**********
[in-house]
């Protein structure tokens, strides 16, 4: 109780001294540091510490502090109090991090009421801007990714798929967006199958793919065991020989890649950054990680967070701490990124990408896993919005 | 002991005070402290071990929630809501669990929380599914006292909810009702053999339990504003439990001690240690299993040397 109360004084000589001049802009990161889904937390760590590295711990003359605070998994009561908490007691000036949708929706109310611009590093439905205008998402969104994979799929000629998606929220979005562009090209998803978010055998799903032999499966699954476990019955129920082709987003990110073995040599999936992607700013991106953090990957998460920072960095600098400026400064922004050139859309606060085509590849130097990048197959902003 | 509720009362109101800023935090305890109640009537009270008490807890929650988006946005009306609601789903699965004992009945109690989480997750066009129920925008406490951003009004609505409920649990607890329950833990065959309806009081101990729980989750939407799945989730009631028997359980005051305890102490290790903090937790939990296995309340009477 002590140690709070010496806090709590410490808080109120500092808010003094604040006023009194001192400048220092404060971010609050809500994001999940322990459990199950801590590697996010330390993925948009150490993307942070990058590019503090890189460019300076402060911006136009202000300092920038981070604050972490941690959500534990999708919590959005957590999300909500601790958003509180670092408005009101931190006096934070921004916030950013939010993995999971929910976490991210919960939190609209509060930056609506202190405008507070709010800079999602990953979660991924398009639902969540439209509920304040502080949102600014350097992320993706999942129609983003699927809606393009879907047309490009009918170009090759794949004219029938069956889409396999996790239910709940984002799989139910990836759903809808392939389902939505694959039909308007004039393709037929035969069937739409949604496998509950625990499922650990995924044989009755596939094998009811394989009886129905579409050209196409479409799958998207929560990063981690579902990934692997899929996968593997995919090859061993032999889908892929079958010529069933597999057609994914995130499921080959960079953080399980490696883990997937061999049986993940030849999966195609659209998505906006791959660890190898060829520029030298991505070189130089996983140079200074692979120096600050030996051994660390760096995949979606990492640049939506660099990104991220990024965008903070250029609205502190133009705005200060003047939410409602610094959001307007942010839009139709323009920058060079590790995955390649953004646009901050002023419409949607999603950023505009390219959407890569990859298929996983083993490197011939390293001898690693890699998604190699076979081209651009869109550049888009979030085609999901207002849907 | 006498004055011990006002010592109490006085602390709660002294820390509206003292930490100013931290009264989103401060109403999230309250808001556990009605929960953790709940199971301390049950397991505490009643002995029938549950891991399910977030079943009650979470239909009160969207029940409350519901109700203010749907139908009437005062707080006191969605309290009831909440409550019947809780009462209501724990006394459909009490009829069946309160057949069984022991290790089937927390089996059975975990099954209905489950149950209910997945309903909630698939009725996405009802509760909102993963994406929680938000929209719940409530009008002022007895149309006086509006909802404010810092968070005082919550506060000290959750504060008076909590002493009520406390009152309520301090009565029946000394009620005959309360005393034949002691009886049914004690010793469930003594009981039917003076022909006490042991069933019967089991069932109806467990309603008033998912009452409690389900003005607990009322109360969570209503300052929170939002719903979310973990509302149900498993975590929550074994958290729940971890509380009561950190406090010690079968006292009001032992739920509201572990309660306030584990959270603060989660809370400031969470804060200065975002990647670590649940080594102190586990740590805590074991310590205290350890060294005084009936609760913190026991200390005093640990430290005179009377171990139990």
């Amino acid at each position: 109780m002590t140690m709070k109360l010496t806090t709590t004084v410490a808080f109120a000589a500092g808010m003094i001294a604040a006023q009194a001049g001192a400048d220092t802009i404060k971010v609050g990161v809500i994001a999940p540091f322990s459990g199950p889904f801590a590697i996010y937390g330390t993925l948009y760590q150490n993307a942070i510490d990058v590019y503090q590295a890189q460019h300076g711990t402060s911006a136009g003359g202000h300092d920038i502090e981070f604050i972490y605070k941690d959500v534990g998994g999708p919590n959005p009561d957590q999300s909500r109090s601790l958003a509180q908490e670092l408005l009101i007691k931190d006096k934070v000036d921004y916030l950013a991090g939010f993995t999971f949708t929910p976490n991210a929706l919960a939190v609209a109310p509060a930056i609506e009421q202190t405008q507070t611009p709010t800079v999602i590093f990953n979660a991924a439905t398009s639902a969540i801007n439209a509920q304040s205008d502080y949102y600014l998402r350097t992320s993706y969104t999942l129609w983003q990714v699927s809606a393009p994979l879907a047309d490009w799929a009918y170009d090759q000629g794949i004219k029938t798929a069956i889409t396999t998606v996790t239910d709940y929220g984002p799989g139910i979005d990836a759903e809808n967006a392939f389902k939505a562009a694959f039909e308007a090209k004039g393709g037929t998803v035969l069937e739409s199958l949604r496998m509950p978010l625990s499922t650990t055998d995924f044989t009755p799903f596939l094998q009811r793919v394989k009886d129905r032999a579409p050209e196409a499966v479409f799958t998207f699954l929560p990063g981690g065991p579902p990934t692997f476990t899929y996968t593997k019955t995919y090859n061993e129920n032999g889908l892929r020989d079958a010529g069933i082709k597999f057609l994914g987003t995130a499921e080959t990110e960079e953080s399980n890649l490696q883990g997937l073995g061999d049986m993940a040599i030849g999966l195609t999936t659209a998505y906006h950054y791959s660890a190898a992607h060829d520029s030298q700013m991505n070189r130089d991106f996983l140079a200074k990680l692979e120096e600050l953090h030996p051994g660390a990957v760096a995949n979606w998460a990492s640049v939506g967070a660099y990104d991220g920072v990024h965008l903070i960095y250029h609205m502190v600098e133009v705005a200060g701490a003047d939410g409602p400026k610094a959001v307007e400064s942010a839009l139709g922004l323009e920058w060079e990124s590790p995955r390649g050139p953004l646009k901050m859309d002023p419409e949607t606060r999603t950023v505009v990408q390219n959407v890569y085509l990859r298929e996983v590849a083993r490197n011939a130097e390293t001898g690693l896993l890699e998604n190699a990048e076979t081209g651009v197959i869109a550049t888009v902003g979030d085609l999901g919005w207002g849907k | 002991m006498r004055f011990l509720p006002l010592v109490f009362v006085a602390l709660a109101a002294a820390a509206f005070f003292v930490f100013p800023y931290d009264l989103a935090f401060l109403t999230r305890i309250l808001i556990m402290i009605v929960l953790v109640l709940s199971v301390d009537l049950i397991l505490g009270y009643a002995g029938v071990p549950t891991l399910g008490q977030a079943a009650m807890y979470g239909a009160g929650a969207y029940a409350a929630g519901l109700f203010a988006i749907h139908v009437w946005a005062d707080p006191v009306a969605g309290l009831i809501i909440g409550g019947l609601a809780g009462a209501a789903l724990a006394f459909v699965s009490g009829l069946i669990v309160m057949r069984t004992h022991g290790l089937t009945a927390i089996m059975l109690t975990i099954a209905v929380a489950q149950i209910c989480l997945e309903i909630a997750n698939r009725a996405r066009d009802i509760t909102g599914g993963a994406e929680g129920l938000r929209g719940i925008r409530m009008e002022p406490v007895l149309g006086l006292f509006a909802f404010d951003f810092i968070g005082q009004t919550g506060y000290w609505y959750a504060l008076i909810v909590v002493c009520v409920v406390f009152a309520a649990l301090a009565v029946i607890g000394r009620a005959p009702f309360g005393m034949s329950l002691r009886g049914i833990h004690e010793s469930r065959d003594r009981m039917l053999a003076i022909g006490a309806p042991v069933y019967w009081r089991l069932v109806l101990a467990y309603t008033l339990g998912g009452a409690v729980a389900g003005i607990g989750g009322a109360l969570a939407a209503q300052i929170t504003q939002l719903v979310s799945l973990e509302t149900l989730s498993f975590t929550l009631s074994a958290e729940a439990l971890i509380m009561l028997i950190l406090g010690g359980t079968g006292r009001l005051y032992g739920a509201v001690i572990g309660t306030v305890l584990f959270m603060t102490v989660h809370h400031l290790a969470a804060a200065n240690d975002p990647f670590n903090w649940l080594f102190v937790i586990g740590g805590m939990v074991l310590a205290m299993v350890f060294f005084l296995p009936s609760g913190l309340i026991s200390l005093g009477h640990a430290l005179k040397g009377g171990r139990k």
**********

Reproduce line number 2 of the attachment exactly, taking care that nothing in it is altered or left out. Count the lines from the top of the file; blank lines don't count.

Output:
């Protein structure tokens, strides 16, 4: 109780001294540091510490502090109090991090009421801007990714798929967006199958793919065991020989890649950054990680967070701490990124990408896993919005 | 002991005070402290071990929630809501669990929380599914006292909810009702053999339990504003439990001690240690299993040397 109360004084000589001049802009990161889904937390760590590295711990003359605070998994009561908490007691000036949708929706109310611009590093439905205008998402969104994979799929000629998606929220979005562009090209998803978010055998799903032999499966699954476990019955129920082709987003990110073995040599999936992607700013991106953090990957998460920072960095600098400026400064922004050139859309606060085509590849130097990048197959902003 | 509720009362109101800023935090305890109640009537009270008490807890929650988006946005009306609601789903699965004992009945109690989480997750066009129920925008406490951003009004609505409920649990607890329950833990065959309806009081101990729980989750939407799945989730009631028997359980005051305890102490290790903090937790939990296995309340009477 002590140690709070010496806090709590410490808080109120500092808010003094604040006023009194001192400048220092404060971010609050809500994001999940322990459990199950801590590697996010330390993925948009150490993307942070990058590019503090890189460019300076402060911006136009202000300092920038981070604050972490941690959500534990999708919590959005957590999300909500601790958003509180670092408005009101931190006096934070921004916030950013939010993995999971929910976490991210919960939190609209509060930056609506202190405008507070709010800079999602990953979660991924398009639902969540439209509920304040502080949102600014350097992320993706999942129609983003699927809606393009879907047309490009009918170009090759794949004219029938069956889409396999996790239910709940984002799989139910990836759903809808392939389902939505694959039909308007004039393709037929035969069937739409949604496998509950625990499922650990995924044989009755596939094998009811394989009886129905579409050209196409479409799958998207929560990063981690579902990934692997899929996968593997995919090859061993032999889908892929079958010529069933597999057609994914995130499921080959960079953080399980490696883990997937061999049986993940030849999966195609659209998505906006791959660890190898060829520029030298991505070189130089996983140079200074692979120096600050030996051994660390760096995949979606990492640049939506660099990104991220990024965008903070250029609205502190133009705005200060003047939410409602610094959001307007942010839009139709323009920058060079590790995955390649953004646009901050002023419409949607999603950023505009390219959407890569990859298929996983083993490197011939390293001898690693890699998604190699076979081209651009869109550049888009979030085609999901207002849907 | 006498004055011990006002010592109490006085602390709660002294820390509206003292930490100013931290009264989103401060109403999230309250808001556990009605929960953790709940199971301390049950397991505490009643002995029938549950891991399910977030079943009650979470239909009160969207029940409350519901109700203010749907139908009437005062707080006191969605309290009831909440409550019947809780009462209501724990006394459909009490009829069946309160057949069984022991290790089937927390089996059975975990099954209905489950149950209910997945309903909630698939009725996405009802509760909102993963994406929680938000929209719940409530009008002022007895149309006086509006909802404010810092968070005082919550506060000290959750504060008076909590002493009520406390009152309520301090009565029946000394009620005959309360005393034949002691009886049914004690010793469930003594009981039917003076022909006490042991069933019967089991069932109806467990309603008033998912009452409690389900003005607990009322109360969570209503300052929170939002719903979310973990509302149900498993975590929550074994958290729940971890509380009561950190406090010690079968006292009001032992739920509201572990309660306030584990959270603060989660809370400031969470804060200065975002990647670590649940080594102190586990740590805590074991310590205290350890060294005084009936609760913190026991200390005093640990430290005179009377171990139990």